SPEC. NOTE: Use this article when specifying full sized erected assemblies required for review of construction, coordination of work of several sections, site testing, education of the specific trades involved, or observation of installation.

1.7.1 Provide mock-up of insulation materials under provisions of Section [01400] [________].

1.7.2 Construct typical [exterior wall] [________] panel, [________]m long by [________]m, wide incorporating [window] [and] [________] frame [and sill],
insulation, [building corner condition] illustrating materials interface and seals.

1.7.3 Locate [where directed] [________].

1.7.4 Mock-up may [not] remain as part of the Work. (3)

1.8    ENVIRONMENTAL REQUIREMENTS

1.8.1 Maintain temperature and humidity recommended by the materials  manufacturer before, during, and after installation.

1.9    COORDINATION

1.9.1 Coordinate the work of this section with all sections referencing this section.

1.10  WARRANTY

1.10.1 Warrant work of this section against defects or deficiencies for a period of one year  from date Work is certified as substantially performed in accordance with General Condition of the Contract.

1.10.2 Promptly correct, at own expense, defects or deficiencies which become apparent within  the warranty period.

2.      PRODUCTS

2.1    MATERIALS

2.1.1 Foam Insulation: sprayed/frothed polyurethane foam to CAN/CGSB-51.23-92, RSI 1.05 (R6/1") at density of 32.8 kg/cu.m. (1.7lb/cu.ft) Insul-Barrier.

2.1.2 Insulation Foam Air Barrier Sealant: Closed cell single component liquid system with density of 27.2 kg./cu.m. (1.7 lb/cu.ft.) RSI 1.0 (R5.7/1") and compressive strength of 10% compression at 96.5 kpa (14 psi); Enerfoam manufactured by Abisko Manufacturing Inc., Toronto.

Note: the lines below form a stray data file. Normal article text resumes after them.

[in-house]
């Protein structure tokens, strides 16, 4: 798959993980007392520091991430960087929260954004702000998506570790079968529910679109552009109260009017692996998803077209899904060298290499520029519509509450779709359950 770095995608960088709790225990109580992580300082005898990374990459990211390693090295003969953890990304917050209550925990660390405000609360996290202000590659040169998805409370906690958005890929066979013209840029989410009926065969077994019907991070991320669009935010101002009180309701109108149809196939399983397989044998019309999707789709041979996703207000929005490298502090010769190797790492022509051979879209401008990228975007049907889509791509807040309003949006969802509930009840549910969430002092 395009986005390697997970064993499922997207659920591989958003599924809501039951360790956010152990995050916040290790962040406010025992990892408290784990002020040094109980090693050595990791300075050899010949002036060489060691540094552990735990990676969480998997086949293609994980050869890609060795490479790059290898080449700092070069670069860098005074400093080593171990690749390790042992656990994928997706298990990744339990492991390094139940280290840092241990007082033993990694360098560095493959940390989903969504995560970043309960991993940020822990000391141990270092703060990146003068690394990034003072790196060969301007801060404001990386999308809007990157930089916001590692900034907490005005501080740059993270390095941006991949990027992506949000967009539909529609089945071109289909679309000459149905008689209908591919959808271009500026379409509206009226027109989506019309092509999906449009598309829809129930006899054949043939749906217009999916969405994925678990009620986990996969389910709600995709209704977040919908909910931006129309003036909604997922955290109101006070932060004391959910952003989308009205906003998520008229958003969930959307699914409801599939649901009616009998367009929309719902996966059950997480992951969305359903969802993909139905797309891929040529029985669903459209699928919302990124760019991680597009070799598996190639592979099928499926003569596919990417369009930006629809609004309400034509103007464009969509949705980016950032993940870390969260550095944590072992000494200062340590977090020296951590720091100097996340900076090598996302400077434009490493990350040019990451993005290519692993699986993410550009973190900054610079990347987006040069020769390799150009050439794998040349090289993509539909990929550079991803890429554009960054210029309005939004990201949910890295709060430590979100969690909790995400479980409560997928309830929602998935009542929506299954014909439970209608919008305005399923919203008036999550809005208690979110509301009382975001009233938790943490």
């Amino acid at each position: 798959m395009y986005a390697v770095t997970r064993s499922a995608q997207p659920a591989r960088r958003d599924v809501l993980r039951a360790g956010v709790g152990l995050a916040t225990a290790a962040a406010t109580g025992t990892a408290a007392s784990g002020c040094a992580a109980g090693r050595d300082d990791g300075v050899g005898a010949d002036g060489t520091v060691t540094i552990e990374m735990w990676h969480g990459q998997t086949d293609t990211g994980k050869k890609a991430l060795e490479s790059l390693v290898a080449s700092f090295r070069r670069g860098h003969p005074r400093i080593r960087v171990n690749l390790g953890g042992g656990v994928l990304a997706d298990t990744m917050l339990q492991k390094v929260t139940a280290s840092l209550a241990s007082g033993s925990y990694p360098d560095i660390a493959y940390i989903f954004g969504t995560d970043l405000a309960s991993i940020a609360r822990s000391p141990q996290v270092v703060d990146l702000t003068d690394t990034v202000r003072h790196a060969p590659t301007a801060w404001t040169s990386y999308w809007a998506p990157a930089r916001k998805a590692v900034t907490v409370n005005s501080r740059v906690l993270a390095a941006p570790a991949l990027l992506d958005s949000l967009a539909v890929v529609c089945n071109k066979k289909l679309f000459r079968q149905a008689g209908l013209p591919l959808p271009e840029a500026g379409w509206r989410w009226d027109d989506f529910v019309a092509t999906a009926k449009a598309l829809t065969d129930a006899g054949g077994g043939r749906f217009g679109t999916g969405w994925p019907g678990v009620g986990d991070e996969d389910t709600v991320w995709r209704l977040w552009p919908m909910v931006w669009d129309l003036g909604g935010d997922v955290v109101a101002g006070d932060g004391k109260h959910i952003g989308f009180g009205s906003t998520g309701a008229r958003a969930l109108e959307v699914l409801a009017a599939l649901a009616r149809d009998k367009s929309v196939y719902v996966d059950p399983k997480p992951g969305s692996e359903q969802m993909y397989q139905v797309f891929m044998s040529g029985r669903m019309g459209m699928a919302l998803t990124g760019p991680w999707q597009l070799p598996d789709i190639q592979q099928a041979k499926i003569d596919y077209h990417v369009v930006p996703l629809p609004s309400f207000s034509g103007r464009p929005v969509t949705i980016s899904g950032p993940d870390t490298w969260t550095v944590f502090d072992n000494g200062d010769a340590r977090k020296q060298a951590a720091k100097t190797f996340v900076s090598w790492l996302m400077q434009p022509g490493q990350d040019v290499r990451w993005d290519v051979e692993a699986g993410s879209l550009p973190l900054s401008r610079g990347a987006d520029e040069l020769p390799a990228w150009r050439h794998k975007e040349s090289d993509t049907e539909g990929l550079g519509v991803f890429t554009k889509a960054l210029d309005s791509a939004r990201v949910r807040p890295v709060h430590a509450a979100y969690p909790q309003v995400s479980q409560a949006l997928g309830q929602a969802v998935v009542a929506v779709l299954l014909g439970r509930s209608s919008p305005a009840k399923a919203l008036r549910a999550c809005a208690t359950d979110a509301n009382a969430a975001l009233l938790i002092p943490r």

SPEC. NOTE: The following paragraph can be utilized to reference firestopping when required.

2.1.3 Firestopping: Horizontal firestopping: Preformed angle from minimum 1.2mm (18ga) steel core with zinc coating conforming to ASTM A525 (G90-galvanized). Angle fabrication shall be such that horizontal section of angle perpendicular to substrate shall protrude past the finished face of spray insulation by 13mm to allow for subsequent installation of mineral fibre firestop to this angle by Section 04200. Mineral fibre firestopping material to be AFB Fire Batt by Roxul sized to achieve 50% comression when installed.
         Vertical firestopping: Preformed angle from minimum 0.38 (28ga) steel core with zinc coating conforming to ASTM A525 (G90-galvanized). Angle fabrication shall be such that verticle section of angle perpendicular to substrate shall protrude past the finished face of spray insulation for the full depth of the cavity to contact the backside of the veneer to close off the cavity.